- 50 additional GB (55 GB total): $100/year
Very competitive pricing to Google Drive, but as far as I can see, it caps out at 55 GB. And while I haven’t used iCloud much, the little I used it, I wasn’t impressed. It was one of the places where Apple’s “walled garden” strategy fails. Files sync across Macs just fine, but what about those of us who use both? It’s not even a consideration to replace Dropbox.
…generally gets ignored in these conversations, because we’re all long conditioned to ignore Microsoft’s offerings, but it’s actually a pretty good deal: 7 GB for free, and then to add 20 GB, it’s $10/year and $50/year for 100 GB. They have a Dropbox-like syncing tool…and even one for Macs! The 7+20 GB model blows Google and Dropbox out of the water, and their 7+100 GB plan is $10 cheaper than Google’s 100 GB plan.
…is one of the most frustrating. I have 50 GB of storage, thanks to connecting my phone to the service, and they offer 5 GB for free to start, but their syncing tool—which is what everyone loves about Dropbox—only comes with an upgrade, which costs $16 a month.
Now, I get that Box.net seems mostly primed for enterprise use, but if they want to have any shot of competing with Google in the personal market, they have to offer than syncing tool for free.
- I’m still loyal to Dropbox, but the convenience of Google Drive is hard to pass up. I can have Dropbox, GDrive and SkyDrive alongside each other for a while, though the segregation will likely get annoying.
- Both Box.net and Dropbox need to seriously consider their paid plans. Google Drive (and SkyDrive) are priced too competitively for individuals to consider anything else for paid storage.
- There’s not much need for me to pay for an upgrade. My cloud storage needs are to a) have some files available on all computers, which Dropbox does nicely for me (and now I have Google Drive & SkyDrive alongside it), and b) to have all of my music backed up and available from the cloud, but all of the plans big enough for my music collection are still too prohibitively expensive.
- I’m still a little disappointed that cloud storage hasn’t gotten larger and cheaper in the last five years. It seems like that was the way it was going, but 1 TB of cloud storage is still not really cheap enough for the vast majority of us to consider it as an option. Read another way: the idea of having everything available everywhere is still out of reach for most of us.
A few initial thoughts on Google Drive
- Everyone’s comparing it to Dropbox (for obvious reasons), but this is a huge deal to Microsoft and Apple. Neither of them have been able to touch Google in the cloud documents space already, and this just puts Google that much further ahead.
- I’m kind of surprised that they only offer 5 GB off the bat. Maybe they’re just competing with Dropbox at this point, but it seems kind of silly that gmail (which you can use for storage) is going up to 10GB. Why not let Gdrive be 10GB?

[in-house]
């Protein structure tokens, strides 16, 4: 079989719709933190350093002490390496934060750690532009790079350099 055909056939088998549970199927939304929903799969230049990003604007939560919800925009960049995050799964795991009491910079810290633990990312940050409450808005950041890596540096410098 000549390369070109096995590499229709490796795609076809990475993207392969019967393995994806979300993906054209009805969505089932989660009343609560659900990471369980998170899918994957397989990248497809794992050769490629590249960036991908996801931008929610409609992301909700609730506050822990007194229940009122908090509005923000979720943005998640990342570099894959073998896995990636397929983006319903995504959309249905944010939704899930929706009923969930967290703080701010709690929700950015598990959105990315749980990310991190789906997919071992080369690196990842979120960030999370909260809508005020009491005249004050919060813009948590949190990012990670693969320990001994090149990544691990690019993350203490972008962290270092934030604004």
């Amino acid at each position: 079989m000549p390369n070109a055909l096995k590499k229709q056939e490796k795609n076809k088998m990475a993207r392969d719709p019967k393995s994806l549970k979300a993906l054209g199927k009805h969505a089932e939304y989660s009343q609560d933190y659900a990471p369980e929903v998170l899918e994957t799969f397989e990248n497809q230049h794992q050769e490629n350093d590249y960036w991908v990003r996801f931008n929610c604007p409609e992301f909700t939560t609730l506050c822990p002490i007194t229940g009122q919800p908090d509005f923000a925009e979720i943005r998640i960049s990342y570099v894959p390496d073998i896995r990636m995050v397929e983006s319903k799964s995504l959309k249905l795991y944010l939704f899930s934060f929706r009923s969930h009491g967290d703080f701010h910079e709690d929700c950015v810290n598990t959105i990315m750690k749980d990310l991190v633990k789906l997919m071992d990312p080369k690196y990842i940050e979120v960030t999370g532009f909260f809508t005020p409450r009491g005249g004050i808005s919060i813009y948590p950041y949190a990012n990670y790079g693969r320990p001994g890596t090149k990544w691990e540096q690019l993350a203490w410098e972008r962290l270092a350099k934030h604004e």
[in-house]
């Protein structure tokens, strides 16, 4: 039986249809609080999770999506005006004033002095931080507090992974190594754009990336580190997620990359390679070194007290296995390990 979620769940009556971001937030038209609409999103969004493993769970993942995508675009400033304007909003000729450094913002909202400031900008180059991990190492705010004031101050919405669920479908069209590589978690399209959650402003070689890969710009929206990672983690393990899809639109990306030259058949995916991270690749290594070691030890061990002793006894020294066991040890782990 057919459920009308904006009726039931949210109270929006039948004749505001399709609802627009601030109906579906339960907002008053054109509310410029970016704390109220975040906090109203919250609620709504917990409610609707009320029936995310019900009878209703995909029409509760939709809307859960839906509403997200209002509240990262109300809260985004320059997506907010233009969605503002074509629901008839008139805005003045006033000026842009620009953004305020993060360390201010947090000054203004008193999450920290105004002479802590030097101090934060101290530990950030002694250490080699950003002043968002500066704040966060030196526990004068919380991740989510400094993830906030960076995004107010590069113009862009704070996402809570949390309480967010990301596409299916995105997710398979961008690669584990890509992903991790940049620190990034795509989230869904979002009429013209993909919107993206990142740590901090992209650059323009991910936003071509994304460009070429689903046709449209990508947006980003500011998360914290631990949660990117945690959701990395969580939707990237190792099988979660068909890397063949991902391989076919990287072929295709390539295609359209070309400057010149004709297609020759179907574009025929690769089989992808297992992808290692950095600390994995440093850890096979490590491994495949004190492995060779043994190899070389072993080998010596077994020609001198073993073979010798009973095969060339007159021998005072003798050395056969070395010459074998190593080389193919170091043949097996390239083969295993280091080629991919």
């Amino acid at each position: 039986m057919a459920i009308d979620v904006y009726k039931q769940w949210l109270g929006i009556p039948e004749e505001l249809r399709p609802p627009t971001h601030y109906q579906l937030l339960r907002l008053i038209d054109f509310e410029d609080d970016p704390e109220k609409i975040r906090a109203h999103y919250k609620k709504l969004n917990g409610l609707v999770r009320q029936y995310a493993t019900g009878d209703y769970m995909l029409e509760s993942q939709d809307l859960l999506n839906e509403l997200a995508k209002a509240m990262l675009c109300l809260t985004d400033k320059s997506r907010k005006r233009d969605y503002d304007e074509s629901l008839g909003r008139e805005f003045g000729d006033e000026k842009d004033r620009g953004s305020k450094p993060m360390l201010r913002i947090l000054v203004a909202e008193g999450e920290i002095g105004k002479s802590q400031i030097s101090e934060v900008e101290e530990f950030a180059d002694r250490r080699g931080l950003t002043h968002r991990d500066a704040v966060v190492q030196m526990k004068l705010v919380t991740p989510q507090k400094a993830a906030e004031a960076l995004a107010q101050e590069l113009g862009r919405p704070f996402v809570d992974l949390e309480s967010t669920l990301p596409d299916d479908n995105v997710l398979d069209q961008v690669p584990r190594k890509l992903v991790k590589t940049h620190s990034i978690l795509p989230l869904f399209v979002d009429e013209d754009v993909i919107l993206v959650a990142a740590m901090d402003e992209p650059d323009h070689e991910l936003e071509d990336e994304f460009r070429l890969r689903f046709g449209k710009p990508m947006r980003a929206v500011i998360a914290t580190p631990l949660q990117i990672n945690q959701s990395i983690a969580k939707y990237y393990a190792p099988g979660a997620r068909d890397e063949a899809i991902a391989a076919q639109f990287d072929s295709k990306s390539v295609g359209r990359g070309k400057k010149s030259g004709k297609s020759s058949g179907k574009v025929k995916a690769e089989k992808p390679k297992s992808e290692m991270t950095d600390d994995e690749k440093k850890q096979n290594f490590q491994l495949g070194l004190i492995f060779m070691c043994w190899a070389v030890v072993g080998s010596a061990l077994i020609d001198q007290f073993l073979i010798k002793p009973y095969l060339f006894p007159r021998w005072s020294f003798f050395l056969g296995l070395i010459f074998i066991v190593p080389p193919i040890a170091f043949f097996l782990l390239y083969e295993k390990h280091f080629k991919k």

- I do wish that the pricing for extra storage was a little cheaper. It’s still pretty cheap, but when I think about how, five years ago, people were talking about how storage was getting cheaper and cheaper, it seems to have hit a point where it isn’t getting any cheaper or larger.
- I’ll really have to use it to give it a fair shake, because the intro video is relatively worthless in really explaining how it’ll work, but does anyone else feel like it’s basically just a backend to Google Docs?
A few ill-formed thoughts on Apple’s iCloud
There’s a lot to process on Apple’s iCloud Super Fun Happy Jamboree kEyNoT_E™ from yesterday. It all happened with Apple’s usual boasts that they’re doing something totally new (they so aren’t) and with the excitement that only Apple can generate in not doing something new: they almost always seem to do it better.
Here’s a bunch of poorly thought-out thoughts on it all:
A pretty good chunk of iCloud seems just like Mobile Me with a different name and a little cleaned up and optimized. But with the weird restrictions (photos are stored for 30 days?) and the 5 GB of space, I’m not really sure this is the service that’s going to move the average user to device independence and “change the way we use computers”.
The part I’m most interested in is the iTunes in the cloud, and their “one more thing” of iTunes Match. Basically, this service is what Lala did: recreates your library in the cloud. iTunes Match promises that if it will only have to upload your songs to the cloud if it can’t find it in the library of what they sell. But the iTunes cover finder tells me it can’t find album covers that I can see that they have in the store. Why should I think that they’ll be able to match music any better?
In other words, where Apple promises that your iCloud music will be synced in “minutes”, don’t believe it. It’s still going to take a pretty good long while, and those of us with 100 GB+ music libraries will still be waiting a long time.
We still haven’t seen much. Do playlists sync? Can you download some songs for offline access? I also wonder how this is going to work with ISPs and phone companies beginning to charge for larger uses of bandwidth. We’re constantly told that it’s only a select few people that go past the monthly limit, but when average people start streaming all their music at all times, won’t that start putting a whole lot more people past the limits? There may be a fight brewing here.
And this bugs me: “Users get 5 GB of storage for free”. As long as we’re still talking about 5 GB here and 2 GB there and “pay for 20 GB”, we won’t be living our lives fully in the cloud. iCloud is taking a step forward, but it’s a small one. This is an improvement in convenience for Apple users, but it’s really more of a necessary move rather than something that will get anyone getting anxious to switch to a Mac.
Seven features that would make a cloud iTunes offering immediately superior